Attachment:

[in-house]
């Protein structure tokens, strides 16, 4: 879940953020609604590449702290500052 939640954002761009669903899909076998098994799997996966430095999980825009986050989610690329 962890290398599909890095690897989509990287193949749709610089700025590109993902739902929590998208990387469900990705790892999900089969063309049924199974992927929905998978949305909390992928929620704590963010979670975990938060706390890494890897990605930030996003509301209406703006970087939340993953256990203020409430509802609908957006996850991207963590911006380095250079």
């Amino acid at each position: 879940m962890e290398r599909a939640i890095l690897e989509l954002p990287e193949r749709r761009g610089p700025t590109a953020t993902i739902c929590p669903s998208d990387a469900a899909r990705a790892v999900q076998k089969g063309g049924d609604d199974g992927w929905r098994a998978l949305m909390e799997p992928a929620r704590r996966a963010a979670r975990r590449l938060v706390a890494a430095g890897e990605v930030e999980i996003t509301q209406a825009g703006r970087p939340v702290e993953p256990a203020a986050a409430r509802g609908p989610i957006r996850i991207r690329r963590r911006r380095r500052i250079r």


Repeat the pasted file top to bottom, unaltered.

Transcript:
[in-house]
């Protein structure tokens, strides 16, 4: 879940953020609604590449702290500052 939640954002761009669903899909076998098994799997996966430095999980825009986050989610690329 962890290398599909890095690897989509990287193949749709610089700025590109993902739902929590998208990387469900990705790892999900089969063309049924199974992927929905998978949305909390992928929620704590963010979670975990938060706390890494890897990605930030996003509301209406703006970087939340993953256990203020409430509802609908957006996850991207963590911006380095250079």
């Amino acid at each position: 879940m962890e290398r599909a939640i890095l690897e989509l954002p990287e193949r749709r761009g610089p700025t590109a953020t993902i739902c929590p669903s998208d990387a469900a899909r990705a790892v999900q076998k089969g063309g049924d609604d199974g992927w929905r098994a998978l949305m909390e799997p992928a929620r704590r996966a963010a979670r975990r590449l938060v706390a890494a430095g890897e990605v930030e999980i996003t509301q209406a825009g703006r970087p939340v702290e993953p256990a203020a986050a409430r509802g609908p989610i957006r996850i991207r690329r963590r911006r380095r500052i250079r």